Prime Minister John Key says he is not aware of any suspected war criminals from the former Yugoslavia in New Zealand but says "I'm sure someone will look into it".
A spokeswoman for Michael Woodhouse, who is both Police Minister and Immigration Minister, said yesterday the minister was not aware of anything more than media reports on the matter.
But he would encourage anyone with information to approach the appropriate authorities.
He could not be contacted last night to say whether he was the "someone" referred to by the Prime Minister who would look into it further.
Munira Subasic, the head of the Mothers of Srebrenica group, made the claim after a planned deportation from the United States of at least 150 Bosnians suspected of having taken part in ethnic cleansing in the 1990s.
Ms Subasic's group turned over names of suspected war criminals to US prosecutors, the New York Times reported.
She said suspects were not just in the United States.
"There are some especially in Canada, Australia, New Zealand, Russia and European countries." She said she had alerted authorities in some of the countries.
The New Zealand police said they had not been alerted. Immigration New Zealand said it had not received any information either, but a spokesman said: "We would actively follow up on any information received and take any action appropriate in the circumstances."
Asked about the issue at his post-Cabinet press conference, Mr Key said he was not aware of any information to support the claim in reference to New Zealand.
Refugee Council spokesman Gary Poole said it was highly unlikely any Bosnian war criminals were living in this country. "The Refugee Council would be sceptical that what she [Ms Subasic] is saying is in fact true, but at the same time we have to have an open mind."
Any evidence Ms Subasic had, including names and identities, should be immediately forwarded to the Government, he said.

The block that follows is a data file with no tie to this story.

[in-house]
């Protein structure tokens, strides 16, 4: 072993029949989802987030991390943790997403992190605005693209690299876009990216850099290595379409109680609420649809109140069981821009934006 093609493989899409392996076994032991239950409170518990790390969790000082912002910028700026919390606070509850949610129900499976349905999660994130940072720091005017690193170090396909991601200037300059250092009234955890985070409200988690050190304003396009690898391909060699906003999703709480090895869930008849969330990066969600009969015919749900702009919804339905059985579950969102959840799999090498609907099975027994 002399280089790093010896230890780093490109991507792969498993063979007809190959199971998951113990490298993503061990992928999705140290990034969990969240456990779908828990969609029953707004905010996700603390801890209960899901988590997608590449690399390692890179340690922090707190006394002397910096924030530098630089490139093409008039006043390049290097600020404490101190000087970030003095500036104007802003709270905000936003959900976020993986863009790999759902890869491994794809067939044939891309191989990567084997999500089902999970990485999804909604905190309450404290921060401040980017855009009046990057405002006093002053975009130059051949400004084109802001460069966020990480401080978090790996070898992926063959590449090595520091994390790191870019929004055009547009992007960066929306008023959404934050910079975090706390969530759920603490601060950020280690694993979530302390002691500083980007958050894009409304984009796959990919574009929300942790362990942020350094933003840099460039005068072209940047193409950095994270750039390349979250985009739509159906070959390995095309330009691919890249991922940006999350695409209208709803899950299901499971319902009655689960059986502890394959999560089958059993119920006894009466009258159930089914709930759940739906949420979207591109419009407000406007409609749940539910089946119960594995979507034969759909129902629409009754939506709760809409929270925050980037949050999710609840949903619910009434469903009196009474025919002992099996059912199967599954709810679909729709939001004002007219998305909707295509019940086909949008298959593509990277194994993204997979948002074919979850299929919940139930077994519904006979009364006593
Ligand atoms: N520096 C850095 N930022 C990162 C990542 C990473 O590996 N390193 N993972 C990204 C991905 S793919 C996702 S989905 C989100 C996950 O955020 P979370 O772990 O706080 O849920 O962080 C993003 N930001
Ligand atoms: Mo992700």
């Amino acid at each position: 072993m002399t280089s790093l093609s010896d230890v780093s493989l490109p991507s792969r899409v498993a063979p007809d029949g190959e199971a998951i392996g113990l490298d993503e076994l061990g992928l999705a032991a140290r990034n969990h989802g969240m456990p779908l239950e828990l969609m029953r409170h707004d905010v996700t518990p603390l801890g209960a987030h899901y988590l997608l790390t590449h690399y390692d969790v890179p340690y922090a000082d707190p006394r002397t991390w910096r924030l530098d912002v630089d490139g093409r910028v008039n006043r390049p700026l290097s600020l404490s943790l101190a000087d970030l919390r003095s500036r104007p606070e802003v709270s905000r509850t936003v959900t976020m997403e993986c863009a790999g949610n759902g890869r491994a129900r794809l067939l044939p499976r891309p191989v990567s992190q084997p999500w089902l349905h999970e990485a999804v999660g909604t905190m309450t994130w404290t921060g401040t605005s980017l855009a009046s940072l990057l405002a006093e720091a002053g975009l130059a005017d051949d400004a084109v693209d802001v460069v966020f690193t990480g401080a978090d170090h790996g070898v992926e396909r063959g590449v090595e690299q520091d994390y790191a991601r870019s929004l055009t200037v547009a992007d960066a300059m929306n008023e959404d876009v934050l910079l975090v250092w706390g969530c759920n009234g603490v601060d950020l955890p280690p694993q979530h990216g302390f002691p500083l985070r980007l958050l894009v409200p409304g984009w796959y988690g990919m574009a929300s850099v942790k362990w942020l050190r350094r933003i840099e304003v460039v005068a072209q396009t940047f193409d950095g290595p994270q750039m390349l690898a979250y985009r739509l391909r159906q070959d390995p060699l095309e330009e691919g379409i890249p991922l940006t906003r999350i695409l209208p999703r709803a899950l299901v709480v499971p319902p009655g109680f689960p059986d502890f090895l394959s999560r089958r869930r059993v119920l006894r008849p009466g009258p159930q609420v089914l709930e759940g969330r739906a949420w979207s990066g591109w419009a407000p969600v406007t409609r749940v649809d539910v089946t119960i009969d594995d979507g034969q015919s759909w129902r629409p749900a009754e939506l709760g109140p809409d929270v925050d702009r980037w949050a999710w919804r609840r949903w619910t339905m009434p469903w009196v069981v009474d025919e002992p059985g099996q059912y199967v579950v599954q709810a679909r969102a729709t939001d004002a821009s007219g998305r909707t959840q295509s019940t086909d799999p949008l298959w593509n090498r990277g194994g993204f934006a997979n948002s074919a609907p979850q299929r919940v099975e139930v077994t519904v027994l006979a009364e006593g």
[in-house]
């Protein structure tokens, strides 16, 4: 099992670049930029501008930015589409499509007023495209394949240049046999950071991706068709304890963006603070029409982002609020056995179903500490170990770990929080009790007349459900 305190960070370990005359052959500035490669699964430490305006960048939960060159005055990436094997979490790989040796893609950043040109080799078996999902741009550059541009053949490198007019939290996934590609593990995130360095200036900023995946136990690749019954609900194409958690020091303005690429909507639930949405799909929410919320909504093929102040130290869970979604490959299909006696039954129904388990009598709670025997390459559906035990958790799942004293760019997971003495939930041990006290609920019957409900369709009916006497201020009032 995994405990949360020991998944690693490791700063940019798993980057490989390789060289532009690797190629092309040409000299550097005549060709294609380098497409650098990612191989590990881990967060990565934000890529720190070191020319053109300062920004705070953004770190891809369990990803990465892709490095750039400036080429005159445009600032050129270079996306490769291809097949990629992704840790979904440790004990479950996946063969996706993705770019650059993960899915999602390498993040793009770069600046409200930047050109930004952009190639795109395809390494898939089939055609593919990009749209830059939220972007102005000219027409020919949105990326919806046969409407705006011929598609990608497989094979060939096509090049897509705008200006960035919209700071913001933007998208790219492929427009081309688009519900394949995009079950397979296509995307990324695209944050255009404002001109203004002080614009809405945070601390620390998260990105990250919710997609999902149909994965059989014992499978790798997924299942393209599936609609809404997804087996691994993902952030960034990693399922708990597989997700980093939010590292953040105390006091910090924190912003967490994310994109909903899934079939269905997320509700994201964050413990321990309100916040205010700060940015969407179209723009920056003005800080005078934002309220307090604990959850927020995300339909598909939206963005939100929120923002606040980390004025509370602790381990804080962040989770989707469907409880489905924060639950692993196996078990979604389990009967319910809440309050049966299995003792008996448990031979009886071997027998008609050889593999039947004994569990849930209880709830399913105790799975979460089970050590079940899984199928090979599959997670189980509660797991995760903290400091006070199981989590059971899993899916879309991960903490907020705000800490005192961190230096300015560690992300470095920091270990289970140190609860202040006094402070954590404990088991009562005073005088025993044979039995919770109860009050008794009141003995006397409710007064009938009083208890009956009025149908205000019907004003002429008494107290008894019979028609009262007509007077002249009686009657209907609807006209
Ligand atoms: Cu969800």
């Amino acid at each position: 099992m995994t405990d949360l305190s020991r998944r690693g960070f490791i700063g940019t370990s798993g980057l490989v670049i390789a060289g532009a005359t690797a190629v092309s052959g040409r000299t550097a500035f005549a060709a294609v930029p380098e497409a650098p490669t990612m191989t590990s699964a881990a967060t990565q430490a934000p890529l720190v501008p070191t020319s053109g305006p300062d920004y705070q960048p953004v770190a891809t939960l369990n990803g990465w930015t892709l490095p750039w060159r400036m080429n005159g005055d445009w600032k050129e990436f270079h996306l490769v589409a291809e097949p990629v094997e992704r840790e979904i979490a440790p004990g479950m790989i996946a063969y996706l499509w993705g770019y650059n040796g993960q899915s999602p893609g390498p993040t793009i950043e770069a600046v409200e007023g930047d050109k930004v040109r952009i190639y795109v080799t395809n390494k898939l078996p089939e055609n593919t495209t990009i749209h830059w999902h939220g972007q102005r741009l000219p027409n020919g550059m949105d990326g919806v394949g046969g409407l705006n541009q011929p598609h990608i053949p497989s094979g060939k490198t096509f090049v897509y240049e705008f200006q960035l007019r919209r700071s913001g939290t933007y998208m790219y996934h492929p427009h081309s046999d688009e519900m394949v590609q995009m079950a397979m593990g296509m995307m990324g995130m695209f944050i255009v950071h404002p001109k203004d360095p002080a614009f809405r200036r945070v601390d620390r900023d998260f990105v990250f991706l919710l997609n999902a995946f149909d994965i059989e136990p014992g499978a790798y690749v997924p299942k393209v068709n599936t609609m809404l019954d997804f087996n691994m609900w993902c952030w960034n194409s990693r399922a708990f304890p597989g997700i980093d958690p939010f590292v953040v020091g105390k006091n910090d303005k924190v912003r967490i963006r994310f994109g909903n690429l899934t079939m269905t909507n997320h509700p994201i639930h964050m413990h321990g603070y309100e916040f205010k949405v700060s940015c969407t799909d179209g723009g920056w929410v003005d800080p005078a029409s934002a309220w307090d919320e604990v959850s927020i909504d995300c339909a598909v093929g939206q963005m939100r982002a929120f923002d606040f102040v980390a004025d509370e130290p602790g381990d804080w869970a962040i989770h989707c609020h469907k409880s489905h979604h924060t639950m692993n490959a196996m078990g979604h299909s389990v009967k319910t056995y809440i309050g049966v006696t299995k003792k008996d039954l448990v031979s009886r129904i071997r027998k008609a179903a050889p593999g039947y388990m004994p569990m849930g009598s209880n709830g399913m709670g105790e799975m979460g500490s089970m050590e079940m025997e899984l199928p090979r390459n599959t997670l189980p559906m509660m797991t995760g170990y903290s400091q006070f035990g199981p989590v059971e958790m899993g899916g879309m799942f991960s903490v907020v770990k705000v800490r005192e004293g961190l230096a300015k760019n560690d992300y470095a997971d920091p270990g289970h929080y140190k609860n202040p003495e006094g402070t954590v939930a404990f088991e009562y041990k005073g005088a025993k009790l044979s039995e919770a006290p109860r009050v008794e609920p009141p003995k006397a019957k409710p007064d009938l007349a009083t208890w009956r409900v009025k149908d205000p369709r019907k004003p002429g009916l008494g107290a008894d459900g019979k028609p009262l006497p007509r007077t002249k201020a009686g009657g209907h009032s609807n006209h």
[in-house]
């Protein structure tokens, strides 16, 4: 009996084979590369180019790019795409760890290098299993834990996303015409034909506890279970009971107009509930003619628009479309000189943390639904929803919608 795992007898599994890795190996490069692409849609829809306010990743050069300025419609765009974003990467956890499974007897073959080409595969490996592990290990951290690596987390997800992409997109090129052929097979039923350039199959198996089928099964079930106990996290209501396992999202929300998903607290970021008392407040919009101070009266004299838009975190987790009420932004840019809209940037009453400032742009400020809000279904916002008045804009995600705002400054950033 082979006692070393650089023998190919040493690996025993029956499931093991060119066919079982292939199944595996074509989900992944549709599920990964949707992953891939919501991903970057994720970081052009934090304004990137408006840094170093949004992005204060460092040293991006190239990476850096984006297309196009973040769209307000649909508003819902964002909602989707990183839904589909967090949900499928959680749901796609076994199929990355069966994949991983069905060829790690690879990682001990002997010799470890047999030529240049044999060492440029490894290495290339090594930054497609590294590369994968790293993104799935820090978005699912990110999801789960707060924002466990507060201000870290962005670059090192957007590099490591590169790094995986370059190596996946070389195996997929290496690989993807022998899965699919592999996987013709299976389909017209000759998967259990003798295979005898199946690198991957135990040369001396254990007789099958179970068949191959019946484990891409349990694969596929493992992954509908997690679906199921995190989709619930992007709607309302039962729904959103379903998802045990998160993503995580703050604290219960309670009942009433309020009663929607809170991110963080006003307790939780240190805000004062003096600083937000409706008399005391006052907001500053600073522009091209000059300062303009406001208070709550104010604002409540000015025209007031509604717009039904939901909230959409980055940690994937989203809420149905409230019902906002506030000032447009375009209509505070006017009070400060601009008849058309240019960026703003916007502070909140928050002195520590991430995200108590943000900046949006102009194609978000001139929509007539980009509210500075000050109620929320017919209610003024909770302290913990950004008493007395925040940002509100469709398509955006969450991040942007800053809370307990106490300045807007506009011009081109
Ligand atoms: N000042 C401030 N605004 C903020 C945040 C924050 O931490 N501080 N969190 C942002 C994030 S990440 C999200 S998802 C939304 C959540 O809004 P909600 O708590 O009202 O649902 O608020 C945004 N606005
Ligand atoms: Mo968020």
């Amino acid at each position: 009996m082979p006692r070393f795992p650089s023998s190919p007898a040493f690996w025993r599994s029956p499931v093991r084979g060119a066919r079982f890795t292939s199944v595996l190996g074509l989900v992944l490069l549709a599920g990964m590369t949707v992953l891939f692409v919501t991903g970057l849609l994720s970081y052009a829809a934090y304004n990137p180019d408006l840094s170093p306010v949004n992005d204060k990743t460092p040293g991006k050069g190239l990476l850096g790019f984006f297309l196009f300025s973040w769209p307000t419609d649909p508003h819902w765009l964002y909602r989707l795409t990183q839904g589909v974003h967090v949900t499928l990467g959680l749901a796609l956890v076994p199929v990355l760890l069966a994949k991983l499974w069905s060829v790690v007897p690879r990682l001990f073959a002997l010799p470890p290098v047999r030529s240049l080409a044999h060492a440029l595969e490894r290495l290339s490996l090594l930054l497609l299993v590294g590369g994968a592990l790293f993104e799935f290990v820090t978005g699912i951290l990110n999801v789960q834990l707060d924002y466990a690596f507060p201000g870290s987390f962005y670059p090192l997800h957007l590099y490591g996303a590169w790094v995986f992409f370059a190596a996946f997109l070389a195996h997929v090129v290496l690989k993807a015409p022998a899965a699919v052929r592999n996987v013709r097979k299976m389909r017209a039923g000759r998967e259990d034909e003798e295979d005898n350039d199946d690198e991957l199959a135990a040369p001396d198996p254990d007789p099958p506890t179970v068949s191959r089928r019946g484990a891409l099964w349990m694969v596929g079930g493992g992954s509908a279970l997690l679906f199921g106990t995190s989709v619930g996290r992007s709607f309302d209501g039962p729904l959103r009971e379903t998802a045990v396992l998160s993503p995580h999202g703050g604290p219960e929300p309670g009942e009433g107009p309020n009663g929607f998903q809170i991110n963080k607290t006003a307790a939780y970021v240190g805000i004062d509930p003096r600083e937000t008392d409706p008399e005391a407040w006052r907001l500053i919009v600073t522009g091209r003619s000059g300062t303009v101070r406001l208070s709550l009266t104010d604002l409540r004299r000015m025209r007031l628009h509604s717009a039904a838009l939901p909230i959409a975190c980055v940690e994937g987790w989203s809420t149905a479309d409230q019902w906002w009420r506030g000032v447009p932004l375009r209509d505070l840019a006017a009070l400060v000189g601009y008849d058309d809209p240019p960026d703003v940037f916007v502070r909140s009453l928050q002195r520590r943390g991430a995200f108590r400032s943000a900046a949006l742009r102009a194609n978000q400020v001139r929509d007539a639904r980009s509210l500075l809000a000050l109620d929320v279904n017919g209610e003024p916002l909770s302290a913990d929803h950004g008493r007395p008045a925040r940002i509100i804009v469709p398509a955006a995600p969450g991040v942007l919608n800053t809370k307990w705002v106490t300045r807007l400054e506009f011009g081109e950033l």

Tough screening processes as well as the type of Bosnian refugees who settled in New Zealand during the 90s meant it was "highly unlikely" war criminals were accepted into this country.
Between 400 and 500 Bosnians settled in New Zealand from 1993 to 1995, and about 600 arrived from 1997 and 1998, he said.
The majority of these people were women and children classed as "high protection cases", Mr Poole said.
"It is highly unlikely that there would be any war criminals among the women and children."
In addition to rigorous checks made by Immigration New Zealand, refugees also passed a screening process by the UN, Mr Poole said.
US immigration officials have uncovered evidence that as many as 150 of the Bosnian suspects took part in the 1995 Srebrenica massacre in which about 8000 Muslim boys and men were killed.
More than 100,000 people were killed in the 1992-95 Bosnian war, which followed the break-up of the former Yugoslavia.
The Bosnian War
•International armed conflict that took place in Bosnia and Herzegovina between 1992 and 1995.
•Came about as a result of the break up of the Socialist Federal Republic of Yugoslavia.
•Crisis emerged in Yugoslavia as a result of the weakening of the Communist system at the end of the Cold War.
•During the war there was an ethnic cleansing campaign and 25-30,000 Bosnian civilians were expelled from Srebrenica area.
•In one massacre in Srebrenica 8000 Muslim men and boys were killed.
- additional reporting AFP